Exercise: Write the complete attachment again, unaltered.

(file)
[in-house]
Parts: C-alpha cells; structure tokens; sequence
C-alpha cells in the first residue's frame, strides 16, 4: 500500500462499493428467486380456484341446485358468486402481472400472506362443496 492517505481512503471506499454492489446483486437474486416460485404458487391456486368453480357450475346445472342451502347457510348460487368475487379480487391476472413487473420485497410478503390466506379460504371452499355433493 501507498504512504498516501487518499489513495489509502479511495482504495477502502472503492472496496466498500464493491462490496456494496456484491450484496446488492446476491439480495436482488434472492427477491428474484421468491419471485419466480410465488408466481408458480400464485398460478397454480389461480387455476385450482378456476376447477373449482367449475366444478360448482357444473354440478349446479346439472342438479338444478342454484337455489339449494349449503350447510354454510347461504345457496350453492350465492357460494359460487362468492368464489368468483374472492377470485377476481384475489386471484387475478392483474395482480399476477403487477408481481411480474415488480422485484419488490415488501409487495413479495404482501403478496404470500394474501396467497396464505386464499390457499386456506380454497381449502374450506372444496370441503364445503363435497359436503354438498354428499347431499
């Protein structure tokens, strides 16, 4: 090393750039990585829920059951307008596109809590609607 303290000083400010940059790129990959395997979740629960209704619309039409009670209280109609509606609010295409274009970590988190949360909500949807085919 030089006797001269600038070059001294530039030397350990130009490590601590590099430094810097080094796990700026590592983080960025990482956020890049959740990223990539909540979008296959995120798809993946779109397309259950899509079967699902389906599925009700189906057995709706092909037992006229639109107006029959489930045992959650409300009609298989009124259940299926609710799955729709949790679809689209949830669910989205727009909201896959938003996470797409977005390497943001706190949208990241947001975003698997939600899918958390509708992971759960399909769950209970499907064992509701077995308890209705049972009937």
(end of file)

[in-house]
Parts: C-alpha cells; structure tokens; sequence
C-alpha cells in the first residue's frame, strides 16, 4: 500500500462499493428467486380456484341446485358468486402481472400472506362443496 492517505481512503471506499454492489446483486437474486416460485404458487391456486368453480357450475346445472342451502347457510348460487368475487379480487391476472413487473420485497410478503390466506379460504371452499355433493 501507498504512504498516501487518499489513495489509502479511495482504495477502502472503492472496496466498500464493491462490496456494496456484491450484496446488492446476491439480495436482488434472492427477491428474484421468491419471485419466480410465488408466481408458480400464485398460478397454480389461480387455476385450482378456476376447477373449482367449475366444478360448482357444473354440478349446479346439472342438479338444478342454484337455489339449494349449503350447510354454510347461504345457496350453492350465492357460494359460487362468492368464489368468483374472492377470485377476481384475489386471484387475478392483474395482480399476477403487477408481481411480474415488480422485484419488490415488501409487495413479495404482501403478496404470500394474501396467497396464505386464499390457499386456506380454497381449502374450506372444496370441503364445503363435497359436503354438498354428499347431499
């Protein structure tokens, strides 16, 4: 090393750039990585829920059951307008596109809590609607 303290000083400010940059790129990959395997979740629960209704619309039409009670209280109609509606609010295409274009970590988190949360909500949807085919 030089006797001269600038070059001294530039030397350990130009490590601590590099430094810097080094796990700026590592983080960025990482956020890049959740990223990539909540979008296959995120798809993946779109397309259950899509079967699902389906599925009700189906057995709706092909037992006229639109107006029959489930045992959650409300009609298989009124259940299926609710799955729709949790679809689209949830669910989205727009909201896959938003996470797409977005390497943001706190949208990241947001975003698997939600899918958390509708992971759960399909769950209970499907064992509701077995308890209705049972009937």